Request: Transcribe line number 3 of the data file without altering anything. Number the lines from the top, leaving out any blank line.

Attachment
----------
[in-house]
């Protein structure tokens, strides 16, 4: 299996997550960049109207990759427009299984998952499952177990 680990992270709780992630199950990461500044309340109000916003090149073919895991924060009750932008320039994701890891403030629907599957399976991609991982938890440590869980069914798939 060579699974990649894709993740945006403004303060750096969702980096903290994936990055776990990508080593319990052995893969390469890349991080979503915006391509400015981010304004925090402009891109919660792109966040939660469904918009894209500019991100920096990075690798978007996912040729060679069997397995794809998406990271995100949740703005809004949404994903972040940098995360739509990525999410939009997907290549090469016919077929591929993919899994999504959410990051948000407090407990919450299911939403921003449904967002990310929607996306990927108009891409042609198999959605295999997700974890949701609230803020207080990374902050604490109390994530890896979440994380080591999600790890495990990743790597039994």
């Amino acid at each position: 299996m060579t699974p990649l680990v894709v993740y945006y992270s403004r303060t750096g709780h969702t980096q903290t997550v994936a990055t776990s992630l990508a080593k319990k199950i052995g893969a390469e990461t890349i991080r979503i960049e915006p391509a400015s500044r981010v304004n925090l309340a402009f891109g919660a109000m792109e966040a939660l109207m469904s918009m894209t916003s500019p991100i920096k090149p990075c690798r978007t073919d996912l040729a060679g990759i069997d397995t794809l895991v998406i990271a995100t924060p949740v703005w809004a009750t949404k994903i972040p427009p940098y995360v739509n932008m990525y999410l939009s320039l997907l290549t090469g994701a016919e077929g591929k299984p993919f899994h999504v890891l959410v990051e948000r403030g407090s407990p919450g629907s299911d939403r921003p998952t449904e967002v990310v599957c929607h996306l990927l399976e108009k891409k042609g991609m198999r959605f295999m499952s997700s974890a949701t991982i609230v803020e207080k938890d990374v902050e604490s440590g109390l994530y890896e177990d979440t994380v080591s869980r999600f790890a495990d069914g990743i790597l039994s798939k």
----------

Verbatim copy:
């Amino acid at each position: 299996m060579t699974p990649l680990v894709v993740y945006y992270s403004r303060t750096g709780h969702t980096q903290t997550v994936a990055t776990s992630l990508a080593k319990k199950i052995g893969a390469e990461t890349i991080r979503i960049e915006p391509a400015s500044r981010v304004n925090l309340a402009f891109g919660a109000m792109e966040a939660l109207m469904s918009m894209t916003s500019p991100i920096k090149p990075c690798r978007t073919d996912l040729a060679g990759i069997d397995t794809l895991v998406i990271a995100t924060p949740v703005w809004a009750t949404k994903i972040p427009p940098y995360v739509n932008m990525y999410l939009s320039l997907l290549t090469g994701a016919e077929g591929k299984p993919f899994h999504v890891l959410v990051e948000r403030g407090s407990p919450g629907s299911d939403r921003p998952t449904e967002v990310v599957c929607h996306l990927l399976e108009k891409k042609g991609m198999r959605f295999m499952s997700s974890a949701t991982i609230v803020e207080k938890d990374v902050e604490s440590g109390l994530y890896e177990d979440t994380v080591s869980r999600f790890a495990d069914g990743i790597l039994s798939k």